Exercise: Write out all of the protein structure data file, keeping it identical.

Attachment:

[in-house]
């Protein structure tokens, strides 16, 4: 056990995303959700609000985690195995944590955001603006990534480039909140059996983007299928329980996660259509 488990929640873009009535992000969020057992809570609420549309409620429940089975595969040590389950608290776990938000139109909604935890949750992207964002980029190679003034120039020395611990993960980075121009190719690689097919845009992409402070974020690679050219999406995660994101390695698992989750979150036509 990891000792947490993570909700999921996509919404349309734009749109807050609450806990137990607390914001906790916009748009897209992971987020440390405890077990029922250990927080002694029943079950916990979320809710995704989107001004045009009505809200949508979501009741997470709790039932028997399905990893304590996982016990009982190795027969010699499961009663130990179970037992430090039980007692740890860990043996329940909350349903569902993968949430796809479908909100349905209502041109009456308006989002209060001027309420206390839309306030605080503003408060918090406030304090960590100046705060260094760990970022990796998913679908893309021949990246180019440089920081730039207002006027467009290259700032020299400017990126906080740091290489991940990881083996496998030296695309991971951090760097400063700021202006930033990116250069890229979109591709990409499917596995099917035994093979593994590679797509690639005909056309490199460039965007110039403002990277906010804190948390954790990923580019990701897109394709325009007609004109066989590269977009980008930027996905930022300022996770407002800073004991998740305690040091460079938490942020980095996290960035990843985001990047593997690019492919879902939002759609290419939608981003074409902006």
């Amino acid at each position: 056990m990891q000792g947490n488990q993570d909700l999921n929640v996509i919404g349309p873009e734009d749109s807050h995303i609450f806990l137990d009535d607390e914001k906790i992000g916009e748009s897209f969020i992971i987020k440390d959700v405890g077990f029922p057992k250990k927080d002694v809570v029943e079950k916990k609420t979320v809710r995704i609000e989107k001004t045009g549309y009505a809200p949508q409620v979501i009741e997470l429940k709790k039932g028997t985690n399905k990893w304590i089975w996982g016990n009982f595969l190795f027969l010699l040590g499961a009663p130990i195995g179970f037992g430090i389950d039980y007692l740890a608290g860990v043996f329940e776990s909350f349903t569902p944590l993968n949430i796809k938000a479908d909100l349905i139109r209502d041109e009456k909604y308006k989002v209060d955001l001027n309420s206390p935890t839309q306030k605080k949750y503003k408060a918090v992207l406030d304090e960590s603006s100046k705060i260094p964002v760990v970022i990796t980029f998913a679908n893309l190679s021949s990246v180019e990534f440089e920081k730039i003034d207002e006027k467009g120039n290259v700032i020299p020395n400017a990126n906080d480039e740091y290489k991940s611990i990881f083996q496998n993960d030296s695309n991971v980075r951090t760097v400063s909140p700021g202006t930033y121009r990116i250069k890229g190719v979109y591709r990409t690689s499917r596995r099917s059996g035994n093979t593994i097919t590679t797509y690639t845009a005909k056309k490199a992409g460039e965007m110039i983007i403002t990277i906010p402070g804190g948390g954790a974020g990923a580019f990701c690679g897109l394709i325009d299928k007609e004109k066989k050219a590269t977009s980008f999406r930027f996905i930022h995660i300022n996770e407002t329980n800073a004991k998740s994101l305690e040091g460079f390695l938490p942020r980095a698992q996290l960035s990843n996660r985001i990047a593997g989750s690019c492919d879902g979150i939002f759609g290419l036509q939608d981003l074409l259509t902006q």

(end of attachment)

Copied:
[in-house]
């Protein structure tokens, strides 16, 4: 056990995303959700609000985690195995944590955001603006990534480039909140059996983007299928329980996660259509 488990929640873009009535992000969020057992809570609420549309409620429940089975595969040590389950608290776990938000139109909604935890949750992207964002980029190679003034120039020395611990993960980075121009190719690689097919845009992409402070974020690679050219999406995660994101390695698992989750979150036509 990891000792947490993570909700999921996509919404349309734009749109807050609450806990137990607390914001906790916009748009897209992971987020440390405890077990029922250990927080002694029943079950916990979320809710995704989107001004045009009505809200949508979501009741997470709790039932028997399905990893304590996982016990009982190795027969010699499961009663130990179970037992430090039980007692740890860990043996329940909350349903569902993968949430796809479908909100349905209502041109009456308006989002209060001027309420206390839309306030605080503003408060918090406030304090960590100046705060260094760990970022990796998913679908893309021949990246180019440089920081730039207002006027467009290259700032020299400017990126906080740091290489991940990881083996496998030296695309991971951090760097400063700021202006930033990116250069890229979109591709990409499917596995099917035994093979593994590679797509690639005909056309490199460039965007110039403002990277906010804190948390954790990923580019990701897109394709325009007609004109066989590269977009980008930027996905930022300022996770407002800073004991998740305690040091460079938490942020980095996290960035990843985001990047593997690019492919879902939002759609290419939608981003074409902006």
């Amino acid at each position: 056990m990891q000792g947490n488990q993570d909700l999921n929640v996509i919404g349309p873009e734009d749109s807050h995303i609450f806990l137990d009535d607390e914001k906790i992000g916009e748009s897209f969020i992971i987020k440390d959700v405890g077990f029922p057992k250990k927080d002694v809570v029943e079950k916990k609420t979320v809710r995704i609000e989107k001004t045009g549309y009505a809200p949508q409620v979501i009741e997470l429940k709790k039932g028997t985690n399905k990893w304590i089975w996982g016990n009982f595969l190795f027969l010699l040590g499961a009663p130990i195995g179970f037992g430090i389950d039980y007692l740890a608290g860990v043996f329940e776990s909350f349903t569902p944590l993968n949430i796809k938000a479908d909100l349905i139109r209502d041109e009456k909604y308006k989002v209060d955001l001027n309420s206390p935890t839309q306030k605080k949750y503003k408060a918090v992207l406030d304090e960590s603006s100046k705060i260094p964002v760990v970022i990796t980029f998913a679908n893309l190679s021949s990246v180019e990534f440089e920081k730039i003034d207002e006027k467009g120039n290259v700032i020299p020395n400017a990126n906080d480039e740091y290489k991940s611990i990881f083996q496998n993960d030296s695309n991971v980075r951090t760097v400063s909140p700021g202006t930033y121009r990116i250069k890229g190719v979109y591709r990409t690689s499917r596995r099917s059996g035994n093979t593994i097919t590679t797509y690639t845009a005909k056309k490199a992409g460039e965007m110039i983007i403002t990277i906010p402070g804190g948390g954790a974020g990923a580019f990701c690679g897109l394709i325009d299928k007609e004109k066989k050219a590269t977009s980008f999406r930027f996905i930022h995660i300022n996770e407002t329980n800073a004991k998740s994101l305690e040091g460079f390695l938490p942020r980095a698992q996290l960035s990843n996660r985001i990047a593997g989750s690019c492919d879902g979150i939002f759609g290419l036509q939608d981003l074409l259509t902006q």